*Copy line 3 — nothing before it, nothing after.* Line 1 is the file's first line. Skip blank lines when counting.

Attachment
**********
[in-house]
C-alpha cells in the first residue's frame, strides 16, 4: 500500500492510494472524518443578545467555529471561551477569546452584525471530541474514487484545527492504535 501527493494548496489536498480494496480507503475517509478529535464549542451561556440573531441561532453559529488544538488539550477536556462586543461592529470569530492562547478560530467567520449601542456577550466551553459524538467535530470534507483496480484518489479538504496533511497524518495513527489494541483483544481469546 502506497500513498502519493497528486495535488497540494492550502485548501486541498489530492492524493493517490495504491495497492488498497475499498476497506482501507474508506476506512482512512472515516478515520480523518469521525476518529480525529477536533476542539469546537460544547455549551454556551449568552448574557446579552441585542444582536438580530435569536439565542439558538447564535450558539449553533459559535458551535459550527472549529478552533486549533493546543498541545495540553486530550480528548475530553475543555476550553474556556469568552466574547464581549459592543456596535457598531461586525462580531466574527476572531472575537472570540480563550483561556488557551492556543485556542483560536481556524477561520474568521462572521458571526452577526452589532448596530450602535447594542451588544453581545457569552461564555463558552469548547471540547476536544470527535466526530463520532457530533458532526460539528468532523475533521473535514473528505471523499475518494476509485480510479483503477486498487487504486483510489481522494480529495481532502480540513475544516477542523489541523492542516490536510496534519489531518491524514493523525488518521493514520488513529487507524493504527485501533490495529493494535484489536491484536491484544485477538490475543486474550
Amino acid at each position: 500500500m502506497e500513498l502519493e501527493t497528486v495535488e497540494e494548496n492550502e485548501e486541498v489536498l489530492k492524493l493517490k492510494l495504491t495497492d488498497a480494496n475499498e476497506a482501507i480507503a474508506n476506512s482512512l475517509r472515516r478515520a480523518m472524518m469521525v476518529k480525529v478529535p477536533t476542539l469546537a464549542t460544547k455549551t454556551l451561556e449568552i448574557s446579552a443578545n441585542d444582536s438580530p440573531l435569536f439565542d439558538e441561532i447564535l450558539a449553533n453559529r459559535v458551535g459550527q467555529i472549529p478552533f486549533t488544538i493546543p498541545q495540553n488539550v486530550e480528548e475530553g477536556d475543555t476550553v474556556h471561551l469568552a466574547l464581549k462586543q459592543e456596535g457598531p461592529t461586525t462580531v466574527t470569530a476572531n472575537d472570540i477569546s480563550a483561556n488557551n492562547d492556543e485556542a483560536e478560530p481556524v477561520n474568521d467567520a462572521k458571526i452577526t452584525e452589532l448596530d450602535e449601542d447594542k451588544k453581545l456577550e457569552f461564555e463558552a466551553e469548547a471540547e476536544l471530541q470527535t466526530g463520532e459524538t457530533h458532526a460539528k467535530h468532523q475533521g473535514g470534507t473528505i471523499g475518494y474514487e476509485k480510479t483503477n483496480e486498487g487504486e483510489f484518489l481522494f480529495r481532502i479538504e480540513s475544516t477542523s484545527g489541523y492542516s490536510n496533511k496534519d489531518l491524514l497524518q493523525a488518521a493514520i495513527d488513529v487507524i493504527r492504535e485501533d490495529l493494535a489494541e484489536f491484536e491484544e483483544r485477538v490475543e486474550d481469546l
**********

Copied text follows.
Amino acid at each position: 500500500m502506497e500513498l502519493e501527493t497528486v495535488e497540494e494548496n492550502e485548501e486541498v489536498l489530492k492524493l493517490k492510494l495504491t495497492d488498497a480494496n475499498e476497506a482501507i480507503a474508506n476506512s482512512l475517509r472515516r478515520a480523518m472524518m469521525v476518529k480525529v478529535p477536533t476542539l469546537a464549542t460544547k455549551t454556551l451561556e449568552i448574557s446579552a443578545n441585542d444582536s438580530p440573531l435569536f439565542d439558538e441561532i447564535l450558539a449553533n453559529r459559535v458551535g459550527q467555529i472549529p478552533f486549533t488544538i493546543p498541545q495540553n488539550v486530550e480528548e475530553g477536556d475543555t476550553v474556556h471561551l469568552a466574547l464581549k462586543q459592543e456596535g457598531p461592529t461586525t462580531v466574527t470569530a476572531n472575537d472570540i477569546s480563550a483561556n488557551n492562547d492556543e485556542a483560536e478560530p481556524v477561520n474568521d467567520a462572521k458571526i452577526t452584525e452589532l448596530d450602535e449601542d447594542k451588544k453581545l456577550e457569552f461564555e463558552a466551553e469548547a471540547e476536544l471530541q470527535t466526530g463520532e459524538t457530533h458532526a460539528k467535530h468532523q475533521g473535514g470534507t473528505i471523499g475518494y474514487e476509485k480510479t483503477n483496480e486498487g487504486e483510489f484518489l481522494f480529495r481532502i479538504e480540513s475544516t477542523s484545527g489541523y492542516s490536510n496533511k496534519d489531518l491524514l497524518q493523525a488518521a493514520i495513527d488513529v487507524i493504527r492504535e485501533d490495529l493494535a489494541e484489536f491484536e491484544e483483544r485477538v490475543e486474550d481469546l